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Connecting with a grieving friend

Published: May 24, 2015 | By | 4 Replies Continue Reading
A grieving friend cuts herself off from a life-long friend.


How do I reconnect with a grieving friend? This friend is a life-long friend. She experienced the loss of a parent and two siblings in a very short time. She has pretty much withdrawn from most of her friendships and has thrown herself completely into her real estate business.

I was friends with both her and her sister who passed in January. I feel that when I lost my friend I also lost her sister who still lives! I have called sent numerous cards and texts and phone calls. She has not really engaged at all. HELP!!!!

Signed, Margie


Hi Margie,

The nightmare of losing three relatives in close succession has to be traumatic. Everyone handles grief in different ways. Some people turn inward and others turn to friends, family or their community. There is no perfect way.

It sounds like your friend has found solace in her work, which may offer a distraction from her grief as well as support from the colleagues she sees every day. This isn’t a bad way to cope. You’ve reached out numerous times and she isn’t interested or able to respond you right now. Follow her lead and back off. You may want to try again in several months.

One question came to mind: Could your friend have been upset about you not showing up at a funeral or wake for one of her family members?

People also grieve over the loss of friendships and it sounds like you’ve simultaneously experienced the loss of this friend as well as her sister. This is unfortunate because it probably would have been consoling for you to speak to your friend about her sister’s death.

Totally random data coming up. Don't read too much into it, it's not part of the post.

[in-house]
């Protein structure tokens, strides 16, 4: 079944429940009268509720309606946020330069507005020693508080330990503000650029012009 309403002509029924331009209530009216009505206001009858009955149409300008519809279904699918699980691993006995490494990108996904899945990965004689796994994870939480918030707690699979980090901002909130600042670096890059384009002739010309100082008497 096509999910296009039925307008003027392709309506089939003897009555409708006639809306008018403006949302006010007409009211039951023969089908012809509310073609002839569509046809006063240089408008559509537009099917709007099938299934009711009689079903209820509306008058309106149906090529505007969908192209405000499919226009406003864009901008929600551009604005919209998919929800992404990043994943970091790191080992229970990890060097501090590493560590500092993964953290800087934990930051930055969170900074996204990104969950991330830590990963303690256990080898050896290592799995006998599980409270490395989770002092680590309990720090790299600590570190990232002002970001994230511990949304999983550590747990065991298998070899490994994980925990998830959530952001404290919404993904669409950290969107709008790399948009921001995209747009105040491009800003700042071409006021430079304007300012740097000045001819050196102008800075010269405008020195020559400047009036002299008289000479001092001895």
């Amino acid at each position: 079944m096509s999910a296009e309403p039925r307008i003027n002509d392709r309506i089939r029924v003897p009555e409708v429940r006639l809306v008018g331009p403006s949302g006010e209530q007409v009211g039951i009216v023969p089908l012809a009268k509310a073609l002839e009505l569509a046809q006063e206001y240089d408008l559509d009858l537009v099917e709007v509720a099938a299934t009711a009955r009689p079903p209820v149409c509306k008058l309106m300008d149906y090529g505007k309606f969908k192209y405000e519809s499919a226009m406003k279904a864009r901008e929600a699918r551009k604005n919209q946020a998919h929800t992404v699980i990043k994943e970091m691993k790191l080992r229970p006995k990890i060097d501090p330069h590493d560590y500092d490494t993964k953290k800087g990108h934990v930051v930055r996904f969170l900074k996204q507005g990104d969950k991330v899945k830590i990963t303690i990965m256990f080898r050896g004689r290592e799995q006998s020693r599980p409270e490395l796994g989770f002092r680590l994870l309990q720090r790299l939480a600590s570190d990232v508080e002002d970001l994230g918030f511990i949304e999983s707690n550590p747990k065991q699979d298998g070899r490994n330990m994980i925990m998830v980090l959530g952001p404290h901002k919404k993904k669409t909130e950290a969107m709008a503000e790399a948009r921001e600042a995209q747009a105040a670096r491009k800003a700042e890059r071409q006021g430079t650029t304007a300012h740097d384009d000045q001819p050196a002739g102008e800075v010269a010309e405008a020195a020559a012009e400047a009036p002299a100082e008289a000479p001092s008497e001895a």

Given this situation, you need to take care of yourself right now and find other friends and supports to help you through this tough time.

I’m so sorry for your loss and hope this helps.

Best, Irene

Prior posts on friendship and loss on The Friendship Blog:

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Comments (4)

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  1. Laura says:

    Sounds like she wants to be left alone, at least for now. Did you attend the funerals or visitations? If you didn’t, that could be the problem, even from her eyes, the end of the friendship if you didn’t.

  2. Lauren says:

    Just one more suggestion: Have you tried sending her a *snail mail* card, one of those blank ones and compose a sincere, heart-felt touching letter letter about the wonderful qualities that her parent and her two siblings had, and what how knowing them enriched your life.

  3. Florence says:

    Hi Margie,I feel sorry for you.Your friend had a very sad situation in a short period of time losing three family members it has affected her so much & may be she needs time alone for now,so give her time & you can’t just let her go like that after what happend,she may think you don’t care,so find ways & means of visiting her,when you go there don’t go to explain why you didn’t visit her earlier it may upset her more.Your friend is not ignoring you but she is not herself now & may be trying on things that can make her go on without thinking to much,it is just time & things will get back to normal.Don’t worry yourself too much.

  4. Carlie says:

    Hi Margie —
    I lost my last parent last year, after a long illness. My grieving took place over the course of several years, but the final death was still a shock. I felt numb and “out of it” for several months, and only recently began to feel like my old self. I most appreciated the friends who stopped by with a batch of cookies or homemade soup — without my asking — or called to make specific plans, as in, “Let’s go to a movie tonight.” It relieved me of having to ask for help or support. I was never comfortable asking for help, so I appreciated those who just stepped forward and literally offered a hand.

    Maybe you’ve tried that, and if so, perhaps your friend does need time away to nurse her wounds. Everyone handles grief and loss differently. But I can see where it’s hard on the friends who aren’t sure how to help. Wishing you comfort, too, as you try to deal with this. – Carlie

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